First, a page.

Independent.ie has learned that not all of the dead and injured were actually on the fourth-storey balcony in the Library Gardens complex when it collapsed at 12.40am.
Police are investigating the likelihood some of the students fell while trying to save those on the balcony as it gave way.
Four of the students died at the scene, one on the way to hospital and another passed away in hospital later in the day.
Berkeley police spokeswoman Jennifer Coats described the survivors' injuries as "very serious and potentially life-threatening".
The apartment, number 405, was rented out by Eimear, Olivia and Aoife but many of those attending the gathering would have lived close by.
The victims are primarily made up of two groups of friends from the Terenure, Rathfarnham and Foxrock areas. Some are past-pupils of the well-known St Mary's Schools in Rathmines and Loreto in Foxrock.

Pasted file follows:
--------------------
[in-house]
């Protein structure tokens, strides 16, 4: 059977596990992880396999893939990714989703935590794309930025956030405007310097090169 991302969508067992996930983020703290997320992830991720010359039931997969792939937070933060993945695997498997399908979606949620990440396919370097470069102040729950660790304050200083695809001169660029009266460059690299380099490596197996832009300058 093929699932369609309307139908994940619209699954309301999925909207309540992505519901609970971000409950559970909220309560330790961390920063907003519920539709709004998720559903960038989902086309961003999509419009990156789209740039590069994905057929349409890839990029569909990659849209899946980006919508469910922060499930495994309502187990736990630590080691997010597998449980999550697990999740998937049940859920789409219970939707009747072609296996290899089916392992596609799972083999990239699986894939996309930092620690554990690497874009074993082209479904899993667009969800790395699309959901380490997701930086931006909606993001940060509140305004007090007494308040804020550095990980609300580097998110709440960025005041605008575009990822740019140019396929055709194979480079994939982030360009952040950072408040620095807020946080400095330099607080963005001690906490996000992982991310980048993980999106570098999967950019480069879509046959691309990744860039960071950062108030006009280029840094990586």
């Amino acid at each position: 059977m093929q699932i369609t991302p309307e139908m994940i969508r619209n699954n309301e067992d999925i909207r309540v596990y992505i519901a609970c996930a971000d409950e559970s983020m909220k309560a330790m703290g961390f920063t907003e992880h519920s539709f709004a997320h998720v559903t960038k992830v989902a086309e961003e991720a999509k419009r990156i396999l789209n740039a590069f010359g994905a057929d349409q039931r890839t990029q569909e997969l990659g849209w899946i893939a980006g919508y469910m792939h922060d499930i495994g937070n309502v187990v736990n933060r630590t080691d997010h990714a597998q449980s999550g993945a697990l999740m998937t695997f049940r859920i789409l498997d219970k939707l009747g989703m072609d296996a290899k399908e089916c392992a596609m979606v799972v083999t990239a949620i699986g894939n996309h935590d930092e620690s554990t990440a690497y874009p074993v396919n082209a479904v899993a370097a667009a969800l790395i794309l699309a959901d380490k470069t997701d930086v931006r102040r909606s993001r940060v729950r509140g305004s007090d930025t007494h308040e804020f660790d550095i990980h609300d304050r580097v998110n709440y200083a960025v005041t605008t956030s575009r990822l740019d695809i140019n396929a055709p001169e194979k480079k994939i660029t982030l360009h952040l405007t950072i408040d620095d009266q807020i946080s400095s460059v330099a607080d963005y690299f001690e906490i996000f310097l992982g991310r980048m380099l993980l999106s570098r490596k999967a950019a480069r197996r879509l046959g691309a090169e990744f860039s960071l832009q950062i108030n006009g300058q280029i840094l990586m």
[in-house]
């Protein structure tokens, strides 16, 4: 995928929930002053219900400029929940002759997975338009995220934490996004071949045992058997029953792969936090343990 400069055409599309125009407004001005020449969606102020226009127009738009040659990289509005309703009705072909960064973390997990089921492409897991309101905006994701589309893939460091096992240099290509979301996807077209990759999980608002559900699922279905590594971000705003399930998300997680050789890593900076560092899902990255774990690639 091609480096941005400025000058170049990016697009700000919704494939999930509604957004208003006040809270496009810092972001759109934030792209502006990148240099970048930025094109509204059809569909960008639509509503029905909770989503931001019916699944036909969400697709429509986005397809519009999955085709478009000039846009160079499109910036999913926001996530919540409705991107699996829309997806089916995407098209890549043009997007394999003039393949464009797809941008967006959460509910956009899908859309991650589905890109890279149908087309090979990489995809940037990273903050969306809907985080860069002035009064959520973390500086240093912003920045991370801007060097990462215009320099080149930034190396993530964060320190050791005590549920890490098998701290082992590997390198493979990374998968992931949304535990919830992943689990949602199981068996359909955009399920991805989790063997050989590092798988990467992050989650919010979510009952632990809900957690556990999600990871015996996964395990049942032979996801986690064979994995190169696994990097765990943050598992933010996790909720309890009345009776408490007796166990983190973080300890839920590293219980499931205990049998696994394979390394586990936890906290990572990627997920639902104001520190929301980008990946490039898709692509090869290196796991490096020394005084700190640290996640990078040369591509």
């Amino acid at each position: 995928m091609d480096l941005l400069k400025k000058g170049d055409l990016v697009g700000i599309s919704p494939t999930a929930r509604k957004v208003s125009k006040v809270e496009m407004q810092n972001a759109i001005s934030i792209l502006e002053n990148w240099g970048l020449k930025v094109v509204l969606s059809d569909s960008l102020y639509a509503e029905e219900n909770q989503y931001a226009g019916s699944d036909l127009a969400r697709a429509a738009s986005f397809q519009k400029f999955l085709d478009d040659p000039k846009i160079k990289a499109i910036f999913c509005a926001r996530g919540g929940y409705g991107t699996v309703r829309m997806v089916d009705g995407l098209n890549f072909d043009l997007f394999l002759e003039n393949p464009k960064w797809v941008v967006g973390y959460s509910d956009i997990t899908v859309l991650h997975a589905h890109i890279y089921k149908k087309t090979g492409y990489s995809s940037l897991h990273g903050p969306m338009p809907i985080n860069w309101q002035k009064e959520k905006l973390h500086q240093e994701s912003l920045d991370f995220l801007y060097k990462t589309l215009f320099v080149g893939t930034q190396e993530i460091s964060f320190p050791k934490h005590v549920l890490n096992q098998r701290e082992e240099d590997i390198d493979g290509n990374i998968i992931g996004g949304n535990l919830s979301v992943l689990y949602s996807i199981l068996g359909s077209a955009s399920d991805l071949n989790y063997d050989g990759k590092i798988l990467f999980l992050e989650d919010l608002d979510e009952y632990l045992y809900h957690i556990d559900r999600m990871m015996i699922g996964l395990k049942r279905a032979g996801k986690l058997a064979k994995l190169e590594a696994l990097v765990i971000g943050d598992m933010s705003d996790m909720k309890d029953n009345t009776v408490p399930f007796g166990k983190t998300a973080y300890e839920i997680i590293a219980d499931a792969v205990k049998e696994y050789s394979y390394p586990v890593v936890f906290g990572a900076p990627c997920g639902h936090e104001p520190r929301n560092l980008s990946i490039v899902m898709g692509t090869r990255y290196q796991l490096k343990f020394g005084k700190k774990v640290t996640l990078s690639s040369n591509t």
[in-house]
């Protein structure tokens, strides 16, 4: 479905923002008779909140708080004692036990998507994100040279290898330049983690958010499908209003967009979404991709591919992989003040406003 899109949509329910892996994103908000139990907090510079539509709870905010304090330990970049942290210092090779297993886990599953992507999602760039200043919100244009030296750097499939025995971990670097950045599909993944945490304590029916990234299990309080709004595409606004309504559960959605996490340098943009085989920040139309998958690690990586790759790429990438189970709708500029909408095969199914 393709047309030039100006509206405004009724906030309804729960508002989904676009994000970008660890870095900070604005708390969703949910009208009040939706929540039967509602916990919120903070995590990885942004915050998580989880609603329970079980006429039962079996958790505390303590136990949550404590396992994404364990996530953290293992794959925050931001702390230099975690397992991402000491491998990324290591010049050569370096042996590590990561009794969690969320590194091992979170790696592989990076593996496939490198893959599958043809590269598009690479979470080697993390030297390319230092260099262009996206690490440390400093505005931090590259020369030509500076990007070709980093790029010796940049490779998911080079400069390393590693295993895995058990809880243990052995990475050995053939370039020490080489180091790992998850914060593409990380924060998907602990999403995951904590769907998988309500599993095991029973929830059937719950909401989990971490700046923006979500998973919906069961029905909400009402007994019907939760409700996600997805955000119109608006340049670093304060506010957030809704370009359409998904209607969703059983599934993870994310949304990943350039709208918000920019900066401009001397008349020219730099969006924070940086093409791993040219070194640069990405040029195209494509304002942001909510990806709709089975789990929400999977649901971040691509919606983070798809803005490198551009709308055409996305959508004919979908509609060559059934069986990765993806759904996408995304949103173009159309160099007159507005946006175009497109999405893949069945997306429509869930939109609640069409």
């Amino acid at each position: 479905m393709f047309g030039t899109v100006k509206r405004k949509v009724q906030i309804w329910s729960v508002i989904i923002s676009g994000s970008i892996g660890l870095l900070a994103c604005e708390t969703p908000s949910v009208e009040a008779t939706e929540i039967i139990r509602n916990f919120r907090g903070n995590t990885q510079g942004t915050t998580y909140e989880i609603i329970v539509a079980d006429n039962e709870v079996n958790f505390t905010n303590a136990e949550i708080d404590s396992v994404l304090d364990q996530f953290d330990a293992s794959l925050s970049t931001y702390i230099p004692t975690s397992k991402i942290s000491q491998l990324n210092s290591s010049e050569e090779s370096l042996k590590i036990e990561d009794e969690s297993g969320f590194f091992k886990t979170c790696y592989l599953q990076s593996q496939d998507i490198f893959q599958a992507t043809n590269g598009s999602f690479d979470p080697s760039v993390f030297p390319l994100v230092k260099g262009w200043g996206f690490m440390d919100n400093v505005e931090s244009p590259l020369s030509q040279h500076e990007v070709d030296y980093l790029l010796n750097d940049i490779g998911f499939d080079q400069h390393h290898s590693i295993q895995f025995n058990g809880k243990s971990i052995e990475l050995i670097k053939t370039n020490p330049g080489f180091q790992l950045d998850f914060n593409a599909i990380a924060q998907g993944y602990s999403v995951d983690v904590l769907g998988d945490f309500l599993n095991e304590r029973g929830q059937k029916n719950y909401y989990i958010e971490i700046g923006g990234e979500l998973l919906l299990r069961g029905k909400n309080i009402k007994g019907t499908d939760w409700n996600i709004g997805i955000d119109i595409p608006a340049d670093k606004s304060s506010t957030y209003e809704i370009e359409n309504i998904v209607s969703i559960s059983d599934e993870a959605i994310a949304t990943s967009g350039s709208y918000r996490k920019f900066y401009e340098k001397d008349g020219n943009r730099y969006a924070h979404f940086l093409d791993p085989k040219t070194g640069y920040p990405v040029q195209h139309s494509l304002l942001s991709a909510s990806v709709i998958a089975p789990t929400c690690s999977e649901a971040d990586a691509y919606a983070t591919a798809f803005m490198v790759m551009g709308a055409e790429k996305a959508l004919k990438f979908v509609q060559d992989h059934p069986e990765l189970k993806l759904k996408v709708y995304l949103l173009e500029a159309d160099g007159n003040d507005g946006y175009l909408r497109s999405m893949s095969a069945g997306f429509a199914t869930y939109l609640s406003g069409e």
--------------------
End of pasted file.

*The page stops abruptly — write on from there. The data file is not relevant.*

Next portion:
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There are also concerns that the survivors of the Berkeley balcony collapse could now be facing massive medical bills as they are treated in American hospitals for their injuries.
Medical insurance is mandatory for all J1 visa holders and the level and range of such insurance was upgraded earlier this year for all those travelling to the US.
However, it is feared that costs could still mount for the injured.
Minimum levels of Insurance cover for J1 students are determined by US State Department Regulations.
In May, the Department increased the amount of insurance coverage J1 program participants are required to maintain. It saw the required level of medical benefits paid per accident rise from $50,000 to $100,000.
The level of expenses associated with the medical evacuation of a student back home also increased from $10,000 to $50,000.
The new requirements were announced last October and came into force in May.
All J1 visa holders are expected to have these increased limits covered by their insurance.